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regular-article-logo Sunday, 23 June 2024

Identity crisis

Ramanimohan, presented as part of the four-day festival titled Ei Basante Char Sandhyay Abhash Natya organised by Abhaash Dakshin Kolkata, turned out to be an engrossing experience

Anshuman Bhowmick Published 18.05.24, 07:28 AM
A moment from Ramanimohan by Tarun Natya Goshthy.

A moment from Ramanimohan by Tarun Natya Goshthy. Source: Anshuman Bhowmick

Identity politics has often played a fascinating role in Sekhar Samaddar’s plays. This reviewer remembers watching Samaddar’s Digantarekha, an adaptation of Othello with an emphasis on racial discrimination, in Calcutta over two decades ago. In Ra­manimohan, Sa­maddar shif­ted his focus to the female impersonators in jatras who silently retreated from the performance arena in the 1970s and the 1980s as women actors began to portray female characters. The Nabadwip-based Tarun Natya Goshthi has been staging Ramanimohan since 2003. This gem of a production was mounted for the 202nd time at Tapan Theatre on March 30.

Ramanimohan, presented as part of the four-day festival titled Ei Basante Char Sandhyay Abhash Natya organised by Abhaash Dakshin Kolkata, turned out to be an engrossing experience. Directed by Bapi Chakrabortty (picture), who also plays the protagonist, the drama opens at a local cultural function where a retired jatra actor — a female impersonator—acts out his favourite parts before an appreciative audience. While he returns home jubilant and his empathetic wife (played to precision by Chhabi Chakraborty) responds positively, their only son (Shyam Sundar Biswas), a small-time shopkeeper, turns hostile. The son’s hostility is rooted in the social ostracisation of female impersonators and anxiety about his father’s gender identity. Now, what should the father do? Listen to the son’s diktat and live a cocooned life or renew his commitment to jatra? The arrival of an old admirer (Biswanath Das) from Midnapore and the intervention of the local MLA (Debasish Sarkar) complicate the situation further.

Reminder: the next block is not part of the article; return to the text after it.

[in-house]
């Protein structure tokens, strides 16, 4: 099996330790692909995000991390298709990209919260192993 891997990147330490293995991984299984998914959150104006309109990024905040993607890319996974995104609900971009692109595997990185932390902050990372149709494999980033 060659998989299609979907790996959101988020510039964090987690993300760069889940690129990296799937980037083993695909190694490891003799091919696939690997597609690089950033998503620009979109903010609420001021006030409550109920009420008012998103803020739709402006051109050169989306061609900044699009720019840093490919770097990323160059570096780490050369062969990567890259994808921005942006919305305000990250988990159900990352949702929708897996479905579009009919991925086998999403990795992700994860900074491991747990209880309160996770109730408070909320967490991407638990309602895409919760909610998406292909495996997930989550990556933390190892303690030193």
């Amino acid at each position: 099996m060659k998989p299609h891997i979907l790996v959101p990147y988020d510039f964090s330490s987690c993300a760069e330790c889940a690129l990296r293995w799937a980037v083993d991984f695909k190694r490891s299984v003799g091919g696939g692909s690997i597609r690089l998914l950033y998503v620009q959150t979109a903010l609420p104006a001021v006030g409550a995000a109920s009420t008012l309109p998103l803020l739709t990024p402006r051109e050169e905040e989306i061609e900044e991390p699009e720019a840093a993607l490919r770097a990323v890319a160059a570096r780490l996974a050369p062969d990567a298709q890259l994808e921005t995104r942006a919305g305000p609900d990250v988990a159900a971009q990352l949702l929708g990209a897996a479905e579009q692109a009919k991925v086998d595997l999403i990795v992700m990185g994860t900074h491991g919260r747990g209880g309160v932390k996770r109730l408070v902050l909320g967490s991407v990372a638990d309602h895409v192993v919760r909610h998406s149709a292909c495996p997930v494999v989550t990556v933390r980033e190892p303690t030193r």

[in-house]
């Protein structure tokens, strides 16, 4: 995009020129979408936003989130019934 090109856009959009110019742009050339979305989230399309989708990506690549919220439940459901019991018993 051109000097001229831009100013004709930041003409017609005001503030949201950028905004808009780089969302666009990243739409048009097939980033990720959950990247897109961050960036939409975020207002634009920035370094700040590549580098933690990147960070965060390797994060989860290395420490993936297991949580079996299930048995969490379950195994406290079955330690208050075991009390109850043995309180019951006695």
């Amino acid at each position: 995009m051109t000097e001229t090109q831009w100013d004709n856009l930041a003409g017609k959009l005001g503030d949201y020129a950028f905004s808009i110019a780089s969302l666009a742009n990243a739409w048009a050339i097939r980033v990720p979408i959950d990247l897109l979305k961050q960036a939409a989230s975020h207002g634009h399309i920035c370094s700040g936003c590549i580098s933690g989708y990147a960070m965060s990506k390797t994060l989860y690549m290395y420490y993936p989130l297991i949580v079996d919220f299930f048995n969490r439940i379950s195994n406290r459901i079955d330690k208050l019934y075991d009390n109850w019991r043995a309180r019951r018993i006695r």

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This reviewer will not give away the ending, but Ramanimohan is a compelling watch. Within 80 minutes, Chakrabortty succeeds in exploring so many layers of Bengali middle-class society with the character as the prism that viewers end up with dropped jaws. Minimalist to the core, the production rides merrily on Chakrabortty’s acting prowess that balances melodrama with naturalistic characterisation underlined by the delicate manoeuvring of facial muscles and supple body movements.

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